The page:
To take yet one more passage describing an object so perfectly suiting its topic, the presentation of the pool itself, in "The Fascination of the Pool," instantly displays its depth, its secret attraction, and the fact that it elides any elucidation, as well as its reflective nature on which its brief being closes. This fascination is precisely the one sensed by the reader of Virginia Woolf in her major texts: depth, reflective power, elision. Its opening, already constructed about an elision, is so full of verbal recalls as to test the skill of the translator who must not fall into heavy-handedness. The story, based on impenetrability
and on reflection, turns about a sign at its center and placed also in the center of the pool. So it is about semiotics and about secret, and has to be translated with subtlety.
Here is the opening of the original, and a superb French translation by Josée Kamoun following it:
The translation into French manages to keep the reflection from deep to deep ("profond. . . profondes"), and the echo from dark to dark ("ombreux. . . ombre"), and to omit precisely what is invisible to the eye, replacing the "bottom of it" that "one could not see" by the simple and deep word that says it all, by saying it cannot be plumbed or sounded: "insondable" does not say one cannot see, but that it cannot be even measured. A perfect solution.
As for elision, Woolf's translators practice it frequently. Even Viviane Forrester's superb rendering of Three Guineas omits an essential passage of the Woolf original.<![if !supportFootnotes]><![endif]> But I shall take another example of a highly peculiar moment in a translation of Virginia Woolf into French by Clara Malraux. The famous removal of the Khmer statues from Cambodia by André and Clara was of a different order from the removal of part of Woolf's sentence from the French translation, but somewhat analogous to it. For this overlooking, this removal of a crucial part, illustrates in a rather metapoetic fashion the dangers involved in overlooking any part of a Woolf text, since its heart may be located somewhere the rational, orderly mind may not know how to look: right in the middle of some sentence, after some harmless comma, hedged in and about by elements less crucial. The moral of the story may be right there, where we least expect it: which is part of the moral of my story, not only about objects, of course, but about the crucial object of translating such a subtle and complicated author, complicated being already to take a pleat, a pli and take in along with: cum or com the text.
<![if !supportFootnotes]> <![endif]>. Viviane Forrester goes from "le velours, la soie, la fourrure et l'hermine," directly to "Hélas! Cette prospection, ce survol de la situation sont loins d'être encourageants," thus eliminating four essential sentences about educated men emphasizing "their superiority over other people," emotions that encourage a "disposition towards war" (Three Guineas 21).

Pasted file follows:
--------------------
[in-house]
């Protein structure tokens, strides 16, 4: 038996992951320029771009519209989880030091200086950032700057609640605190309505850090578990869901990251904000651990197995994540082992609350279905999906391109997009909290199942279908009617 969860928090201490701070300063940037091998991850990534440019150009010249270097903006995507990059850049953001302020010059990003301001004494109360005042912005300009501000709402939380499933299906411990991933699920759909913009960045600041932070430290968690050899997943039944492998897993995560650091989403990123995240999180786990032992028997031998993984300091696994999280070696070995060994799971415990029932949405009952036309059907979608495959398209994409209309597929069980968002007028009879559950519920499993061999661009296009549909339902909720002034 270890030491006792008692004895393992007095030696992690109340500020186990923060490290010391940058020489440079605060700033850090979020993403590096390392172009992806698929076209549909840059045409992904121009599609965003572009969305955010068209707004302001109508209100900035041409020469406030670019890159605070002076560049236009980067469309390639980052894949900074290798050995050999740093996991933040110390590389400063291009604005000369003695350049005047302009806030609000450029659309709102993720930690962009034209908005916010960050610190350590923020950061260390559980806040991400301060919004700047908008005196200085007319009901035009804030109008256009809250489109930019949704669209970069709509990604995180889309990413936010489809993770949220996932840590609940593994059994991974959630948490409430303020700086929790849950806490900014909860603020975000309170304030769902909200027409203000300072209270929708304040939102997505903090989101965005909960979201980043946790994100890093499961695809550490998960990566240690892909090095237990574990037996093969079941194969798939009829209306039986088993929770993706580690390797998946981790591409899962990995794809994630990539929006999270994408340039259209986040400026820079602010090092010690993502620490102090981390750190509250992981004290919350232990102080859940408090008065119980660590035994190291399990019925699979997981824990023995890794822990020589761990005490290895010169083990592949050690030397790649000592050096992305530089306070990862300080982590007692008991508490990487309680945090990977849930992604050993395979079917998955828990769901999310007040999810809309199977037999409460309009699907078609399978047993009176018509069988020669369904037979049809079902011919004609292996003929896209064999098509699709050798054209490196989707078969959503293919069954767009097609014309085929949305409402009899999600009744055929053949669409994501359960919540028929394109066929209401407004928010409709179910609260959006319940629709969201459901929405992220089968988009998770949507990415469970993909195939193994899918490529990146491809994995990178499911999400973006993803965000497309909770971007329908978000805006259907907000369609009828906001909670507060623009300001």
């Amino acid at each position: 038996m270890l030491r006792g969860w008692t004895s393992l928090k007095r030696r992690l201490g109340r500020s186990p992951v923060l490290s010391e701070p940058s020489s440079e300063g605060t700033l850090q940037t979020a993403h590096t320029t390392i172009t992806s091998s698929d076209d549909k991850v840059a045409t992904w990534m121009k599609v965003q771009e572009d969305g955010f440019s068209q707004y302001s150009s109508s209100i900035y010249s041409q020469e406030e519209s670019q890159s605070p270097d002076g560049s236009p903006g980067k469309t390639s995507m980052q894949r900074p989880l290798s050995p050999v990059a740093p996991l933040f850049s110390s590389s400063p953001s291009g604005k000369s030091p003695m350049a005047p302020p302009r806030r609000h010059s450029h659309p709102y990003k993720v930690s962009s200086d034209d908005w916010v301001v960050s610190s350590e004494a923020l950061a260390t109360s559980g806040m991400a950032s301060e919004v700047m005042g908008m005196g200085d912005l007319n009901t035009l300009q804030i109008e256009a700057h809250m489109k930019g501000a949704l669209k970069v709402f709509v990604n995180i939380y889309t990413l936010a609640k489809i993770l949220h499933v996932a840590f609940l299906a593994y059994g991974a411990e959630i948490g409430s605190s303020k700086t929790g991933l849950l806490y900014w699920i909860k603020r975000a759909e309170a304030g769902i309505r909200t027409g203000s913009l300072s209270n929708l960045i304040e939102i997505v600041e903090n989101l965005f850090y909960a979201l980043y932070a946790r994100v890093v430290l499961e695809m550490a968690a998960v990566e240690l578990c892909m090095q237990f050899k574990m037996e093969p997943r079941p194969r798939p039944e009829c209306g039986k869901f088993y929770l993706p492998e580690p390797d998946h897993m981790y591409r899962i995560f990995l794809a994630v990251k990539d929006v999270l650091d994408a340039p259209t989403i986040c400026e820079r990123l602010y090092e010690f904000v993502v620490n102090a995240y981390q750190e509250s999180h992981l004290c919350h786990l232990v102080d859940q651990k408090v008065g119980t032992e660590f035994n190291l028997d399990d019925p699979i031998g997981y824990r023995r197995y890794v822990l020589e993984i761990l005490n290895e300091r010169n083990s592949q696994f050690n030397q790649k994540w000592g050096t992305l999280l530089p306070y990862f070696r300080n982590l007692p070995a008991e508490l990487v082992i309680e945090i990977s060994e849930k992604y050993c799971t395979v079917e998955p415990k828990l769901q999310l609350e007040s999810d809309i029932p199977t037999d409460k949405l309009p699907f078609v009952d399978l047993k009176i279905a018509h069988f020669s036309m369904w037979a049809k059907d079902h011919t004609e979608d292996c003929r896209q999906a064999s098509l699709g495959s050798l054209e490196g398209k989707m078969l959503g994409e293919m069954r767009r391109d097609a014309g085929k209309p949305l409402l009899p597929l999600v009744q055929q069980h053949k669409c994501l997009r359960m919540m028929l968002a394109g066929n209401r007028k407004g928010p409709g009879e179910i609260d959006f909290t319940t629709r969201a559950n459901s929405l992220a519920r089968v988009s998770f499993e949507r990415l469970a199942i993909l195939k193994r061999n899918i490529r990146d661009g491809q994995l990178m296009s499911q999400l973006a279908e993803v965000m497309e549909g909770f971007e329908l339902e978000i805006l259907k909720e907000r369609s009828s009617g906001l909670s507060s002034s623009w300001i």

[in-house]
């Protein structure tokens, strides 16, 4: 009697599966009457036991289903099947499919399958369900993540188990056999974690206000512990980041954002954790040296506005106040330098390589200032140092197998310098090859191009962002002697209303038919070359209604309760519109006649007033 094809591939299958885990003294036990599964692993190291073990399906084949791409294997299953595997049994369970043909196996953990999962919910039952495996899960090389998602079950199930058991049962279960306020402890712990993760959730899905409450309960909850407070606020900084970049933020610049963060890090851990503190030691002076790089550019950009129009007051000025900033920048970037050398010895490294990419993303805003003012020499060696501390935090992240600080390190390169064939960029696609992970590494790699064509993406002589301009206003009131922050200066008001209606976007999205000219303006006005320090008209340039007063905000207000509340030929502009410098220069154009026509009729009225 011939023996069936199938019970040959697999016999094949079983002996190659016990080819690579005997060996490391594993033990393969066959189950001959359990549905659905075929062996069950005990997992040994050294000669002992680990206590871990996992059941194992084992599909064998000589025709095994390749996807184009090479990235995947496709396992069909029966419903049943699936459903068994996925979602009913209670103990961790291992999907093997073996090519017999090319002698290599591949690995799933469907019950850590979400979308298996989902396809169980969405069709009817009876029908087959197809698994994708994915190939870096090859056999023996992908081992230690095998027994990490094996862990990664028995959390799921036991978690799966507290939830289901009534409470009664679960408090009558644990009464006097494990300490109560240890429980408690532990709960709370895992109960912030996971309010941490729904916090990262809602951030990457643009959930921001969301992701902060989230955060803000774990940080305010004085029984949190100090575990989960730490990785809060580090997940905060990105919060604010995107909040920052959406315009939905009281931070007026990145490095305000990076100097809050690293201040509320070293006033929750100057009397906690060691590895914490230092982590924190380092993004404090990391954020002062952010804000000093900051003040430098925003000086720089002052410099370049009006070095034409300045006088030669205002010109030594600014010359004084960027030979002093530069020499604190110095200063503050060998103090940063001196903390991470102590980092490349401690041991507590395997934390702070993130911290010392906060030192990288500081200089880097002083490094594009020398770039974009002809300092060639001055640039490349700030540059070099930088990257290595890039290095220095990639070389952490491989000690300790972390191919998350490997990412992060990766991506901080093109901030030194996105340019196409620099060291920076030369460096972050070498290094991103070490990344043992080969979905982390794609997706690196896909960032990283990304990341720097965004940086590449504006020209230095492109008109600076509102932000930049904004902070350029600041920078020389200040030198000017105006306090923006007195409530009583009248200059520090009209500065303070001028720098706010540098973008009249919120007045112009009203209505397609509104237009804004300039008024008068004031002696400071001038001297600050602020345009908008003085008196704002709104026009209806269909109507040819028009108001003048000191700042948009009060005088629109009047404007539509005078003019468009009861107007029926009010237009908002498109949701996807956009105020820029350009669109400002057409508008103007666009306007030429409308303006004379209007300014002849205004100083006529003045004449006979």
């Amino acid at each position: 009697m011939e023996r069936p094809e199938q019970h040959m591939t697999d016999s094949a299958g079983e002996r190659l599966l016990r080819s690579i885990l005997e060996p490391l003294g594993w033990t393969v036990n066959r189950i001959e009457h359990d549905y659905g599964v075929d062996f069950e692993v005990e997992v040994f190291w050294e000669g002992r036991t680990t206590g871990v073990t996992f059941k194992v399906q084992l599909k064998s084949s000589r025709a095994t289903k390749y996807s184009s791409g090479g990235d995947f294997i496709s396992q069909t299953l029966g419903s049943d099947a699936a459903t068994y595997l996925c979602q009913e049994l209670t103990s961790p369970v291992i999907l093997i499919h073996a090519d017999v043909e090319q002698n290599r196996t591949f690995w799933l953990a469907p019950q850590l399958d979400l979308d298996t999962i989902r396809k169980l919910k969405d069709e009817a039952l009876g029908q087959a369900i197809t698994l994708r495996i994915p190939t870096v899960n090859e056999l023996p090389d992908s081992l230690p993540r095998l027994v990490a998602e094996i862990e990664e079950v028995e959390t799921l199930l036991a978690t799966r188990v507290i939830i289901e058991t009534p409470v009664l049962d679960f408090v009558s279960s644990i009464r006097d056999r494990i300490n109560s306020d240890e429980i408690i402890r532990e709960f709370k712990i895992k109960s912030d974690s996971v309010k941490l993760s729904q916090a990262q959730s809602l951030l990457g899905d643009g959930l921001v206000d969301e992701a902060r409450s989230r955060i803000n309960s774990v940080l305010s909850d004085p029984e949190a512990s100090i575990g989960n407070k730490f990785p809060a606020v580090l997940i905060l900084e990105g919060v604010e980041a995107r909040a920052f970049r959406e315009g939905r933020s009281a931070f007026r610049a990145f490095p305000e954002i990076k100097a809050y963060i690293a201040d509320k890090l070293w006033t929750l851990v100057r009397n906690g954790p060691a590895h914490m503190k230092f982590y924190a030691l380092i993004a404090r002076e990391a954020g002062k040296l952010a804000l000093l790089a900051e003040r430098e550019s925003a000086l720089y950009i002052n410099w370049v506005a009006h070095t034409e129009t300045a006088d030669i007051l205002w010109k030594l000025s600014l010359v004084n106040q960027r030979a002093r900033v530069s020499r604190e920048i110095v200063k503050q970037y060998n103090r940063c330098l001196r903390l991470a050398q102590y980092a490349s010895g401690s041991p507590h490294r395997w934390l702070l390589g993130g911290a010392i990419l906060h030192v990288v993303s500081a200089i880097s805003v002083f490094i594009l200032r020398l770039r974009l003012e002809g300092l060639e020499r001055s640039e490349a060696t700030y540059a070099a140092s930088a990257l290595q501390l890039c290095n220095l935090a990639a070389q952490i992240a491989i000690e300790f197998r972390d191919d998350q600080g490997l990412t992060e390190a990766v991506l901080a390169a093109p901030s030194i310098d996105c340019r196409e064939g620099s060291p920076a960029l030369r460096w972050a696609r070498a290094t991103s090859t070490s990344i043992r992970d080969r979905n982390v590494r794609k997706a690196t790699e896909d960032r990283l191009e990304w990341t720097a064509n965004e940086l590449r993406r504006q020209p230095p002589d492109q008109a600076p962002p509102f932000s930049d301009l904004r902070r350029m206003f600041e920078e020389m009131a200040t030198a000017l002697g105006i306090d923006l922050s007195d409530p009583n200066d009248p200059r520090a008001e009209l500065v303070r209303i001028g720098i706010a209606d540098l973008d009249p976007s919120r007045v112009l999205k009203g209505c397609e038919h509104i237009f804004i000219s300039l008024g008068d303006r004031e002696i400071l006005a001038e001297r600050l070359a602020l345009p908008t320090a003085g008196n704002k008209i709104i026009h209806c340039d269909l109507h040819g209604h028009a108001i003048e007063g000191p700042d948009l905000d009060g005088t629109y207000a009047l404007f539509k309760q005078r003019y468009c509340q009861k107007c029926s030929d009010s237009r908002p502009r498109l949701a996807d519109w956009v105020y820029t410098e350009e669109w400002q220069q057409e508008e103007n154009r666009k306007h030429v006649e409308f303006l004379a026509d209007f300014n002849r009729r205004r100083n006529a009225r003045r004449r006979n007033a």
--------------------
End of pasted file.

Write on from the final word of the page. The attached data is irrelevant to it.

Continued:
As a further example, take the end of A Room of One's Own: "for my belief is. . . . if we look past Milton's bogey, for no human being should shut out the view. . . then the opportunity will come" (118).
Now the translation of this by Clara Malraux reads well, with one glaring exception, worthy of remark: "Car voici ma conviction:. . . si nous parvenons à regarder plus loin que le croque-mitaine de Milton—car aucun être humain. . ." (Une Chambre à soi 170).
Strangely, the thing omitted here is precisely that shutting out of the view which is surely the point. That it should disappear from the French, I take as a kind of symbol—for what is removed is the removal itself, sometimes in translation, of the very obstacle which is the point. Of so much, finally, is the view shut out: it is like some gigantic pointer signaling exactly what could be overlooked only if, Poe-like, we read slowly enough.
The image disappears in the hedges. But let me return, in concluding, to that "Mark on the Wall," where the interruptions and the delay are of immense importance for any reader of Woolf. I want to pick up now one detail of the English, one element that matters: "I must jump up and see for myself what that mark on the wall really is—a nail, a rose-leaf, a crack in the wood?"
And it continues: "Wood is a pleasant thing to think about. It comes from a tree; and trees grow, and we don't know how they grow."
It is clear right here, in this moment, that delight is associated with thought, and with the lack of knowledge. We think about, we delight in thinking about, that which we do not yet know. Think of this wood. Take the wood, for a moment as an object, learning from Woolf. Around the thing the person grows, like trees without our knowing how. Like so many rings of age. We grow in rings, like circles, not lines. Thought radiates out from the center, never in a straight line. And this is modernism, the non-linear. So we would, if choosing, want to take a thing and see what grows out from it. See what grows and permits growth, and what does not.